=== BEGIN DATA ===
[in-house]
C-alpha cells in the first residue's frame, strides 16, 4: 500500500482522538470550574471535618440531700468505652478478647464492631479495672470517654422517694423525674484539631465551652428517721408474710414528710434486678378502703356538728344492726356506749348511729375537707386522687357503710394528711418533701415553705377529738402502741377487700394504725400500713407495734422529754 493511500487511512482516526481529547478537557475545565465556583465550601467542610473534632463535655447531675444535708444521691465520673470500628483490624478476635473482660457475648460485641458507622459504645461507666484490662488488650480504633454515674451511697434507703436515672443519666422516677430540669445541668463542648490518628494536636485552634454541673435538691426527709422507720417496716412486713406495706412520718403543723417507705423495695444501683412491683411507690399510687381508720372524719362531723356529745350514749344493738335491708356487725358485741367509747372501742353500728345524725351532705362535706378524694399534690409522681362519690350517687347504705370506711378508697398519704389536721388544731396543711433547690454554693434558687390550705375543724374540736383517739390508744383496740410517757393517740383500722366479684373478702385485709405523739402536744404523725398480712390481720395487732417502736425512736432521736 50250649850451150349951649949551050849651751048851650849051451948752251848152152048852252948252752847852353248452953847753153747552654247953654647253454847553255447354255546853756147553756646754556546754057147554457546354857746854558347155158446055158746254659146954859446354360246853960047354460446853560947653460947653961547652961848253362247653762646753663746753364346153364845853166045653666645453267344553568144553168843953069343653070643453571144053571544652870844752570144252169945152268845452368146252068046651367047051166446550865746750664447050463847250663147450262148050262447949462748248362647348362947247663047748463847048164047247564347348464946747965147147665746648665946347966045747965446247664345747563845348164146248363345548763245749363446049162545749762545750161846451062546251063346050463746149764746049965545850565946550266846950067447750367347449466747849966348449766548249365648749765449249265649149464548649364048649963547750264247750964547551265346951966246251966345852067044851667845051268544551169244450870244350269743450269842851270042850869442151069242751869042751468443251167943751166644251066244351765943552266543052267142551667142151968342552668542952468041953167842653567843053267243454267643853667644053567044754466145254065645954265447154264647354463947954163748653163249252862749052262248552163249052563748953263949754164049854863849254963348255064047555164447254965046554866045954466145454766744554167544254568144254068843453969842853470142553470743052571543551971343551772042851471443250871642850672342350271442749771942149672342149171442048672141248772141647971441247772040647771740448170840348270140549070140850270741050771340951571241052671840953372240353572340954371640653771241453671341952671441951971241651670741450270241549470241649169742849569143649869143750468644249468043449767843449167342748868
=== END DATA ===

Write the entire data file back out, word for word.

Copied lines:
[in-house]
C-alpha cells in the first residue's frame, strides 16, 4: 500500500482522538470550574471535618440531700468505652478478647464492631479495672470517654422517694423525674484539631465551652428517721408474710414528710434486678378502703356538728344492726356506749348511729375537707386522687357503710394528711418533701415553705377529738402502741377487700394504725400500713407495734422529754 493511500487511512482516526481529547478537557475545565465556583465550601467542610473534632463535655447531675444535708444521691465520673470500628483490624478476635473482660457475648460485641458507622459504645461507666484490662488488650480504633454515674451511697434507703436515672443519666422516677430540669445541668463542648490518628494536636485552634454541673435538691426527709422507720417496716412486713406495706412520718403543723417507705423495695444501683412491683411507690399510687381508720372524719362531723356529745350514749344493738335491708356487725358485741367509747372501742353500728345524725351532705362535706378524694399534690409522681362519690350517687347504705370506711378508697398519704389536721388544731396543711433547690454554693434558687390550705375543724374540736383517739390508744383496740410517757393517740383500722366479684373478702385485709405523739402536744404523725398480712390481720395487732417502736425512736432521736 50250649850451150349951649949551050849651751048851650849051451948752251848152152048852252948252752847852353248452953847753153747552654247953654647253454847553255447354255546853756147553756646754556546754057147554457546354857746854558347155158446055158746254659146954859446354360246853960047354460446853560947653460947653961547652961848253362247653762646753663746753364346153364845853166045653666645453267344553568144553168843953069343653070643453571144053571544652870844752570144252169945152268845452368146252068046651367047051166446550865746750664447050463847250663147450262148050262447949462748248362647348362947247663047748463847048164047247564347348464946747965147147665746648665946347966045747965446247664345747563845348164146248363345548763245749363446049162545749762545750161846451062546251063346050463746149764746049965545850565946550266846950067447750367347449466747849966348449766548249365648749765449249265649149464548649364048649963547750264247750964547551265346951966246251966345852067044851667845051268544551169244450870244350269743450269842851270042850869442151069242751869042751468443251167943751166644251066244351765943552266543052267142551667142151968342552668542952468041953167842653567843053267243454267643853667644053567044754466145254065645954265447154264647354463947954163748653163249252862749052262248552163249052563748953263949754164049854863849254963348255064047555164447254965046554866045954466145454766744554167544254568144254068843453969842853470142553470743052571543551971343551772042851471443250871642850672342350271442749771942149672342149171442048672141248772141647971441247772040647771740448170840348270140549070140850270741050771340951571241052671840953372240353572340954371640653771241453671341952671441951971241651670741450270241549470241649169742849569143649869143750468644249468043449767843449167342748868